Angry Birds take aim at ‘Rio’

Fox, Rovio Mobile team on new game

Twentieth Century Fox is showing marketers that it can court moviegoers by piggybacking on the popularity of another franchise when its film isn’t based on a known property.

Fox said last week that it’s paired up with Finnish gamemaker Rovio Mobile, creator of the hit “Angry Birds,” to create a version of the cellphone game for the studio’s upcoming toon “Rio.”

The “Angry Birds Rio” game will bow in March across all mobile platforms, weeks before “Rio” flies into theaters on April 15. Free and paid versions will be available.

Deal reps the latest effort by studios to use mobile apps as a promotional tool to tout their upcoming releases as an increasing number of moviegoers — especially kids and families — play games or download apps on their phones and tablets. Fox’s digital division has already produced 20 mobile apps., with more popular ones based on “Avatar” and “Ice Age.”

With so many pics competing at the megaplex, however, launching a potential film franchise that isn’t tied to a toy line, comicbook, videogame or sequel can prove difficult. Fox needed “Rio” to stand out — the studio’s been rolling out its marketing campaign earlier than usual to introduce the toon’s characters — but didn’t want to spend money to launch its own game and hope auds would simply discover it.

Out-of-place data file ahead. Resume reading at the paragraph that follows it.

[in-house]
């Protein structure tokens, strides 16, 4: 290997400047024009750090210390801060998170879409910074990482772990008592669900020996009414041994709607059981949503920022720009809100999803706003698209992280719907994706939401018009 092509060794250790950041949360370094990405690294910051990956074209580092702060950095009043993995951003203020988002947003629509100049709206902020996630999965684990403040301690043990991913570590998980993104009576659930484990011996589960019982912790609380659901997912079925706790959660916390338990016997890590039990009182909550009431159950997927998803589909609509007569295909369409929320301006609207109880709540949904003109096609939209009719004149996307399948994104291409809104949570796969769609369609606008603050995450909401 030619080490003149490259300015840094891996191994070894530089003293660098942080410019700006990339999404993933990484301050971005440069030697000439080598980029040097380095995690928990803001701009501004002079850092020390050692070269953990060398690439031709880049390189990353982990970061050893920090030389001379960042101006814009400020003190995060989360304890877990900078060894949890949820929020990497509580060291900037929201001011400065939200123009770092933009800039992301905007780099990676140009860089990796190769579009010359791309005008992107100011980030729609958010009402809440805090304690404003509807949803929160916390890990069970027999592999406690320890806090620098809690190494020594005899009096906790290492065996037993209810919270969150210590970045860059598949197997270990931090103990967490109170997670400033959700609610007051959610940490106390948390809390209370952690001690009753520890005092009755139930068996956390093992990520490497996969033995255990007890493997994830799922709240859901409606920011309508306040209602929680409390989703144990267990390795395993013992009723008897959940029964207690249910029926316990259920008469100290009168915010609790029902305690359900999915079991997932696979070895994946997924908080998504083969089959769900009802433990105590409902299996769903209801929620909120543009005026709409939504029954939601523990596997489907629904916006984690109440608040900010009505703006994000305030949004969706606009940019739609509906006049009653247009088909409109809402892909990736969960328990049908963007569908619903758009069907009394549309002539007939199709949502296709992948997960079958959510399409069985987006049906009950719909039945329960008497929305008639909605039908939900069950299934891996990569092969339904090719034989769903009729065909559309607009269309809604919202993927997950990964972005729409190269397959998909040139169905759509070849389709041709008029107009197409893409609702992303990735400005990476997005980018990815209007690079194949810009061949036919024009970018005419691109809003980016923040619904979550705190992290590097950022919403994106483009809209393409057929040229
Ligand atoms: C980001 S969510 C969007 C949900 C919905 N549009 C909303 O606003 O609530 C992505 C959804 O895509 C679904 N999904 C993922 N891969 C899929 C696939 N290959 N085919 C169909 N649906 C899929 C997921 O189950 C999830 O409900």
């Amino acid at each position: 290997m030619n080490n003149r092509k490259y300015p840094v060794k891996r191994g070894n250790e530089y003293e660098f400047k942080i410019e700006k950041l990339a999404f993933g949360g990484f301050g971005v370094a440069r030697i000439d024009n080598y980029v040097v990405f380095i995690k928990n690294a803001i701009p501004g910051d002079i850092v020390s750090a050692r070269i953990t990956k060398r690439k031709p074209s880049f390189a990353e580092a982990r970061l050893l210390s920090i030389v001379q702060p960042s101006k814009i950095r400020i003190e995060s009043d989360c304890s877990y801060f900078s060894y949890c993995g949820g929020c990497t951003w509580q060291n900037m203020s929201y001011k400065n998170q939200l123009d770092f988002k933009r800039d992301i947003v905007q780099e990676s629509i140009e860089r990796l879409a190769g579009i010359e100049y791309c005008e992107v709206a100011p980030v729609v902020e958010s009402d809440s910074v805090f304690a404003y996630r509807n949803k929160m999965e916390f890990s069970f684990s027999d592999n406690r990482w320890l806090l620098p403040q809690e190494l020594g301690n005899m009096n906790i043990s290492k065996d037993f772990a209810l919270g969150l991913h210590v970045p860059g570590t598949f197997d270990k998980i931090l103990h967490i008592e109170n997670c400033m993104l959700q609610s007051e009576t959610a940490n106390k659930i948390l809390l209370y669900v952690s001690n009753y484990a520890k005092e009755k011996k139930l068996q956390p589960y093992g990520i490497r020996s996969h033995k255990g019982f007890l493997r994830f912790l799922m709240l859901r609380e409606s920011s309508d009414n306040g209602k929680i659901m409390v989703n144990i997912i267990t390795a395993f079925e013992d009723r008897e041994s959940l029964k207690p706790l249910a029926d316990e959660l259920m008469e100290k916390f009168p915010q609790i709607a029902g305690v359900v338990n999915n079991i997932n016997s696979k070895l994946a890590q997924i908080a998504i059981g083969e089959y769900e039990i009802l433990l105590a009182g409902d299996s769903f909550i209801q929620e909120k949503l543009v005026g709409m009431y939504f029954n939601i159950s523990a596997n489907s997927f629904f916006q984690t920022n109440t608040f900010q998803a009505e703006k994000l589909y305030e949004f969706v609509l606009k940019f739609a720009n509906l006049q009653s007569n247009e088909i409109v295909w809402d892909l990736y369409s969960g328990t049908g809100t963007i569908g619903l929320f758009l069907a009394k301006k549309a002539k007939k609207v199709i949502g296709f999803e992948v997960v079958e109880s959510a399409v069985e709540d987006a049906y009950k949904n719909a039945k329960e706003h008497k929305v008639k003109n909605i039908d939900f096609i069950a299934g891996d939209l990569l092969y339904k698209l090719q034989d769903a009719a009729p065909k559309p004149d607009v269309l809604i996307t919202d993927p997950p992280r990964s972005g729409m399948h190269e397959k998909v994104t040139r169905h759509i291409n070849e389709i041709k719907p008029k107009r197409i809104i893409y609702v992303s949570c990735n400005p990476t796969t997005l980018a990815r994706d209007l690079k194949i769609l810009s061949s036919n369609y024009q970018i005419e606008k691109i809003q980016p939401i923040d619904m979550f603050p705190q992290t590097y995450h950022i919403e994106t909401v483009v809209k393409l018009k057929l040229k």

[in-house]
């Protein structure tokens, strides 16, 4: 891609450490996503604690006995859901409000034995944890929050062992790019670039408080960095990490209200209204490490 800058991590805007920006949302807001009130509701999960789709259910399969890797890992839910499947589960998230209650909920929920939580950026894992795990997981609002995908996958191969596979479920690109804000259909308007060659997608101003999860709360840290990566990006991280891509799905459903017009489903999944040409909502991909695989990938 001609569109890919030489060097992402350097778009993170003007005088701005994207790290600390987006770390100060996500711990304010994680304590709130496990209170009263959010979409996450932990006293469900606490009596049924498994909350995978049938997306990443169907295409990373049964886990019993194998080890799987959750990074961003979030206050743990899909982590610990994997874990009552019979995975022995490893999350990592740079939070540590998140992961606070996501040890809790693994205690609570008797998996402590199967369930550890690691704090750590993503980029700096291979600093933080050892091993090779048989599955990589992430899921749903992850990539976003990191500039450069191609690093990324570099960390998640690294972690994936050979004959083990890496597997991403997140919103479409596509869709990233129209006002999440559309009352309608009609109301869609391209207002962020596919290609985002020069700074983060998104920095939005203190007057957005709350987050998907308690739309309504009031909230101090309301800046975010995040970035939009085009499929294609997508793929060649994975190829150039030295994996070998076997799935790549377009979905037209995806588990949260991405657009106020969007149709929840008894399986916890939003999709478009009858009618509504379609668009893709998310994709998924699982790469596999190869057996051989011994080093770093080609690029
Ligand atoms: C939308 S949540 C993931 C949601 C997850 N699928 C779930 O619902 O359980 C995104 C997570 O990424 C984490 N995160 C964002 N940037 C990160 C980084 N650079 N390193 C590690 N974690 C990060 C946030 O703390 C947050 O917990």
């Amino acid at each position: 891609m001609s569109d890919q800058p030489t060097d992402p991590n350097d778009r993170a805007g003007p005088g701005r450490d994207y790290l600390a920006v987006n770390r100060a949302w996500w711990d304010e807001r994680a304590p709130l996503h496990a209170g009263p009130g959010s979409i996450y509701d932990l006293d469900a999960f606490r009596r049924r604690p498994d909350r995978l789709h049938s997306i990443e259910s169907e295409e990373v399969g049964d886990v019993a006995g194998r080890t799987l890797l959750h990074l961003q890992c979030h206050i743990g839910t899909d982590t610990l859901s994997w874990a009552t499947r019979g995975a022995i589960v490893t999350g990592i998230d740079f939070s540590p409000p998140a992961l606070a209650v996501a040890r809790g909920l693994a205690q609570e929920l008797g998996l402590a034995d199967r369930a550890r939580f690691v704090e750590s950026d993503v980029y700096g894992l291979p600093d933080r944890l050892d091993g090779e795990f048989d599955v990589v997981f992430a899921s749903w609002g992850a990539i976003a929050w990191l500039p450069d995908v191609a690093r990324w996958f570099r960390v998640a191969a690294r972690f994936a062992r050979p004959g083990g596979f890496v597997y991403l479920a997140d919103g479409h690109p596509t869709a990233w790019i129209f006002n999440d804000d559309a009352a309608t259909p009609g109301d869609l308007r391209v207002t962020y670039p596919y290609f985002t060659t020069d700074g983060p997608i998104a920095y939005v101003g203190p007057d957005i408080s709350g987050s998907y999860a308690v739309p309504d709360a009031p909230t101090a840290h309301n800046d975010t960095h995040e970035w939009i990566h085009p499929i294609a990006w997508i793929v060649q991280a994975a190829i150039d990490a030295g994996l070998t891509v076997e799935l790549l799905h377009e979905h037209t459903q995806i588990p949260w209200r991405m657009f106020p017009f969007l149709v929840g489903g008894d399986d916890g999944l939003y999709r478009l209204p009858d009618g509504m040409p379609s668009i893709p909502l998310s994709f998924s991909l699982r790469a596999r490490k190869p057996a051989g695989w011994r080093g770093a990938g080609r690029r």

“To say that ‘Angry Birds’ is a cultural phenomenon is one of the great understatements of all time,” said Fox topper Jim Gianopulos.”Angry Birds” has been a hit since its launch in December 2009 in Finland. It bowed in the U.K. last February and later in the U.S. in April and May.

According to Rovio, free or pay-to-play versions of “Angry Birds” have been downloaded more than 75 million times. Last year, Apple racked up more than 13 million paid downloads of the game, making it the most successful selling app for mobile phones.

Partnering with “Angry Birds” isn’t a stretch for Fox.

In “Angry Birds,” players take revenge on a group of villainous pigs by propelling birds at their buildings, using a slingshot, to destroy them.

In “Rio,” the 3D pic revolves around Blu, a rare macaw who discovers he’s not the last of his kind and embarks on a quest leaves the comforts of his cage in Minnesota to find his mate in Rio de Janeiro and the rainforests of Brazil. Along the way, Blu and his new feathered-friends are captured by poachers and must escape.

Digital media and videogame entrepreneur Peter Levin and Russell Binder, whose Striker Entertainment sets up licensing deals for Lionsgate, Summit Entertainment and DreamWorks, including the “Twilight” franchise, helped broker the Fox Mobile deal for Rovio.

Rovio agreed to adapt “Angry Birds” for “Rio” after Fox rented a movie theater in Helsinki and flew filmmakers from Los Angeles to screen the pic for the mobile company’s executives there.

The company does not have other plans or deals to adapt its franchise for other films. “After (‘Rio’) we’ll see,” Mikael Hed, CEO of Rovio Mobile, told Variety. “We’re open to all possibilities.”